White flowers

pear blossoms

Cold rain and fog on Friday, just as the Keiffer pear was coming into bloom. To my mind, blossoming fruit trees are always a little garish in the full light of sun; they look best in fog or moonlight. Then we can make believe that the blossoms are purely ornamental, that they have no connection with insect-assisted sex acts. We can pretend that they are faces full of mystery, however much they drip.

bumblebee on daffodils

But our willful blindness is nothing compared to the pure ignorance of their faithful servants the hymenoptera. Saturday dawned clear but chilly, and it took this bumblebee half the morning to climb out of the white cup where it had spent the night and scale the daffodil’s warmer backside. Only the slight pulsing of its abdomen gave any indication that the bee was, in fact, readying its thoracic engine for takeoff. Bumblebees are uniquely gifted in being able to “warm up and keep warm while making no sounds whatsoever and while keeping their wings perfectly motionless,” according to Bernd Heinrich in his classic Bumblebee Economics.

rue anemone

Yesterday, like today, was windy, and down in the hollow the few small wasps and bee flies visiting the bank of rue anemones had to fight to stay on the flowers. I marveled as I always do that insects find such delicate things worth bothering about, when they could be visiting cornucopian sugar daddies like the pear tree. This is a flower so self-effacing that it scarcely seems to possess an identity of its own, bearing instead the names of two other plants to which it bears a superficial resemblance, meadow rue (for the leaves) and the genus anemone, also known as windflower. But something tells me that the nectar offered by such a blossom must make up in quality what it lacks in quantity — perhaps that sweetness one finds in the most captivating of faces, tempered by just a dash of acid. Enough to remind you that it has ideas of its own.

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Dave Bonta (bio) crowd-sources his problems by following his gut, which he shares with 100 trillion of his closest microbial friends — a close-knit, symbiotic community comprising several thousand species of bacteria, fungi, and protozoa. In a similarly collaborative fashion, all of Dave’s writing is available for reuse and creative remix under a Creative Commons Attribution-ShareAlike 3.0 United States License. For attribution in printed material, his name (Dave Bonta) will suffice, but for web use, please link back to the original. Contact him for permission to waive the “share alike” provision (e.g. for use in a conventionally copyrighted work).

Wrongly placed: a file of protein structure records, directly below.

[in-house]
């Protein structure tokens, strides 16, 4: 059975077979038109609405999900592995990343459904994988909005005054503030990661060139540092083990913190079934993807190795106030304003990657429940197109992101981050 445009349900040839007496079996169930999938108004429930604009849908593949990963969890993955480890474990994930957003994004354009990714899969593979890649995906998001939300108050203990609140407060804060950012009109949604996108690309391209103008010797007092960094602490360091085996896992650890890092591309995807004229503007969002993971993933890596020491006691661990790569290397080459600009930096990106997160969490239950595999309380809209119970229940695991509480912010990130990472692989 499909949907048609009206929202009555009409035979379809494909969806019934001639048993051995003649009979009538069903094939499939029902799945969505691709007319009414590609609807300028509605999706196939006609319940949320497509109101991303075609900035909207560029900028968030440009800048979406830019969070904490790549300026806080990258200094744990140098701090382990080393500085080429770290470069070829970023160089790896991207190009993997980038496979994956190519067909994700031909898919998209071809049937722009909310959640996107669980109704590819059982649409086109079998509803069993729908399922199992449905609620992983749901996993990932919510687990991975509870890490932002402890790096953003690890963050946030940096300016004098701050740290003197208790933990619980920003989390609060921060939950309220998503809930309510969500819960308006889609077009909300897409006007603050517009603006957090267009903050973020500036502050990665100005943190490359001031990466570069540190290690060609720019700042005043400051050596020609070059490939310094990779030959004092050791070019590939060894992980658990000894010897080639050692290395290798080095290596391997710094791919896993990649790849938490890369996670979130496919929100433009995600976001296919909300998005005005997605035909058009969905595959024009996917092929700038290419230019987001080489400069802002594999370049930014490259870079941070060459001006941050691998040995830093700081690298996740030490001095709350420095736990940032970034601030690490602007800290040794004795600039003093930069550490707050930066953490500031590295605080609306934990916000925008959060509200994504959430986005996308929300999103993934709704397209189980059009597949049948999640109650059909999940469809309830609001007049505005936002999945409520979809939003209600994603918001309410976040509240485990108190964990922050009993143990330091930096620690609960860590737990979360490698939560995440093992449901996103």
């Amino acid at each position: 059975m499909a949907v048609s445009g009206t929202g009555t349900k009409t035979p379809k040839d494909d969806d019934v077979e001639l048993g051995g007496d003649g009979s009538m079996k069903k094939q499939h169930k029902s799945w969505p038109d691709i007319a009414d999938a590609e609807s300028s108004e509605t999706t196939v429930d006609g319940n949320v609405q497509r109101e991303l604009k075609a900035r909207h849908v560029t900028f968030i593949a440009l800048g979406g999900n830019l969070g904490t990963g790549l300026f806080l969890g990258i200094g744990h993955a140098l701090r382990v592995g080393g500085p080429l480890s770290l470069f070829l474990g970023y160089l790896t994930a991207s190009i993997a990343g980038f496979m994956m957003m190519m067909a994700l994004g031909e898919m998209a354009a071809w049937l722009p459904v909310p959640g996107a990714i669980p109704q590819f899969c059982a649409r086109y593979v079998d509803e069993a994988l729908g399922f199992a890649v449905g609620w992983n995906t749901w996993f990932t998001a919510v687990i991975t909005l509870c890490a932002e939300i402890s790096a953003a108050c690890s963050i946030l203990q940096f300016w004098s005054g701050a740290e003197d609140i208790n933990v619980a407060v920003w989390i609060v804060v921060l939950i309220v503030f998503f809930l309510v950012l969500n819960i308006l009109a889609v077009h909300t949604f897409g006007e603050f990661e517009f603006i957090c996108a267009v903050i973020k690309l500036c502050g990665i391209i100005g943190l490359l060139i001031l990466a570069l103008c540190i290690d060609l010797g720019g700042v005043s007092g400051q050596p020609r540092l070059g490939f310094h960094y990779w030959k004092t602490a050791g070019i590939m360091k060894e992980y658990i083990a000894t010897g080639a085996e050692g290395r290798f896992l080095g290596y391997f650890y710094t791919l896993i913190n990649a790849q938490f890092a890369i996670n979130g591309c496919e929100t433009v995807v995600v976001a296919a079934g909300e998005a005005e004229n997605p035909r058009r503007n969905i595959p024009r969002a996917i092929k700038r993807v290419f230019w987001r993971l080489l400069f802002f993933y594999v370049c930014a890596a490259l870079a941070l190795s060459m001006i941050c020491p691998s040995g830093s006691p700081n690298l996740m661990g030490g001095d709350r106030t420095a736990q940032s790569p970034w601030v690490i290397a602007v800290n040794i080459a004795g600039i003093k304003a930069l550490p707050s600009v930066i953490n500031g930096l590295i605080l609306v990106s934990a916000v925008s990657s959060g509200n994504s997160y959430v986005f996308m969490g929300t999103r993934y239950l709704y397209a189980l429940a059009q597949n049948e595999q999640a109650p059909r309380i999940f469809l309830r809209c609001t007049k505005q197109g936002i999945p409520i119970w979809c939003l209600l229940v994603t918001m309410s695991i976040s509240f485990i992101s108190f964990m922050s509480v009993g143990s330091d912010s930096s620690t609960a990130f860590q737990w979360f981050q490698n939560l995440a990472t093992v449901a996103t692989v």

7 Comments


  1. I always said you were a great closer. I love the last two sentences.

    But you got the ball with a ten-run lead. I love being informed and entertained at the same time. The top photo is just marvelous. Thanks for listening to Teju’s request for more B&W.

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  2. thanks as always for the verbal images
    Is that what reading coffee over blogs is? silently warming up the mental engines before take off? My camera is charged, I’m outa here.

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  3. Really nice, great balance, as Peter said, between entertainment and information. Loved the last thing about the flower and the face.
    But gardens at night are full of insect assisted sex acts, surely, with moths etc? More so later in the year I suppose.

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  4. Peter – Glad you liked it. Actually, I almost regard this as a weakness of mine, that I am so dependent on strong closers for the effect of my writing. I would like to write more poems, especially, that get away from that.

    Cady May – Very glad to hear that this blog goes well with coffee (shade grown, I hope)!

    Lucy – Thanks. You’re right, of course; it’s just that they’re easier to ignore — and sphynx moths, for example, like the hummingbirds they resemble, seem somehow a lot more poetic than bees, wasps and flies.

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  5. I like most flowers bettwe in the florescent (hmm) colors they show under a cloudy sky….

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  6. Nice segue between observations of Keiffer pear flowers and the modest rue anemone; the latter plant’s leaves always look very 2-dimensional to me, as if they are stamped from sheets of bulk leaf.

    Reply

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